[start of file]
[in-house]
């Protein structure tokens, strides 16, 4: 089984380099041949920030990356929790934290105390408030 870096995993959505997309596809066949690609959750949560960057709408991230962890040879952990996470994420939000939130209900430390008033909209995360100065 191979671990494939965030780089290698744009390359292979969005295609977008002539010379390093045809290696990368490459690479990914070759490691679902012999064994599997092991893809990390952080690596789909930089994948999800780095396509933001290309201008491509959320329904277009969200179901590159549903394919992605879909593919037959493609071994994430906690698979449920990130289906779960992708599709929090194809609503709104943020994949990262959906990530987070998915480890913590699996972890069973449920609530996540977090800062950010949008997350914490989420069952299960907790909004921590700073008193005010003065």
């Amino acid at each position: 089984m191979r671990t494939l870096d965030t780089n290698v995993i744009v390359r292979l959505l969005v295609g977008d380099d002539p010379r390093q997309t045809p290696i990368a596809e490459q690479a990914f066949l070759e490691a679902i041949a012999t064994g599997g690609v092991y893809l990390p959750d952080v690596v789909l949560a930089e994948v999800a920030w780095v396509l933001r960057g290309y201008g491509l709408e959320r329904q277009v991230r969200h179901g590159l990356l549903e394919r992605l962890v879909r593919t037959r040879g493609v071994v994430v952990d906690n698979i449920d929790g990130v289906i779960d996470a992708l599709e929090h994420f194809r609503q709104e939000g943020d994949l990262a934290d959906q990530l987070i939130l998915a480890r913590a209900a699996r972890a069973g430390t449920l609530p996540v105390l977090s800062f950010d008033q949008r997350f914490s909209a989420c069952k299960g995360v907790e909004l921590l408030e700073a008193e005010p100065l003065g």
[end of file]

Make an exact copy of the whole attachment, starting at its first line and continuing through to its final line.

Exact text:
[in-house]
């Protein structure tokens, strides 16, 4: 089984380099041949920030990356929790934290105390408030 870096995993959505997309596809066949690609959750949560960057709408991230962890040879952990996470994420939000939130209900430390008033909209995360100065 191979671990494939965030780089290698744009390359292979969005295609977008002539010379390093045809290696990368490459690479990914070759490691679902012999064994599997092991893809990390952080690596789909930089994948999800780095396509933001290309201008491509959320329904277009969200179901590159549903394919992605879909593919037959493609071994994430906690698979449920990130289906779960992708599709929090194809609503709104943020994949990262959906990530987070998915480890913590699996972890069973449920609530996540977090800062950010949008997350914490989420069952299960907790909004921590700073008193005010003065």
């Amino acid at each position: 089984m191979r671990t494939l870096d965030t780089n290698v995993i744009v390359r292979l959505l969005v295609g977008d380099d002539p010379r390093q997309t045809p290696i990368a596809e490459q690479a990914f066949l070759e490691a679902i041949a012999t064994g599997g690609v092991y893809l990390p959750d952080v690596v789909l949560a930089e994948v999800a920030w780095v396509l933001r960057g290309y201008g491509l709408e959320r329904q277009v991230r969200h179901g590159l990356l549903e394919r992605l962890v879909r593919t037959r040879g493609v071994v994430v952990d906690n698979i449920d929790g990130v289906i779960d996470a992708l599709e929090h994420f194809r609503q709104e939000g943020d994949l990262a934290d959906q990530l987070i939130l998915a480890r913590a209900a699996r972890a069973g430390t449920l609530p996540v105390l977090s800062f950010d008033q949008r997350f914490s909209a989420c069952k299960g995360v907790e909004l921590l408030e700073a008193e005010p100065l003065g």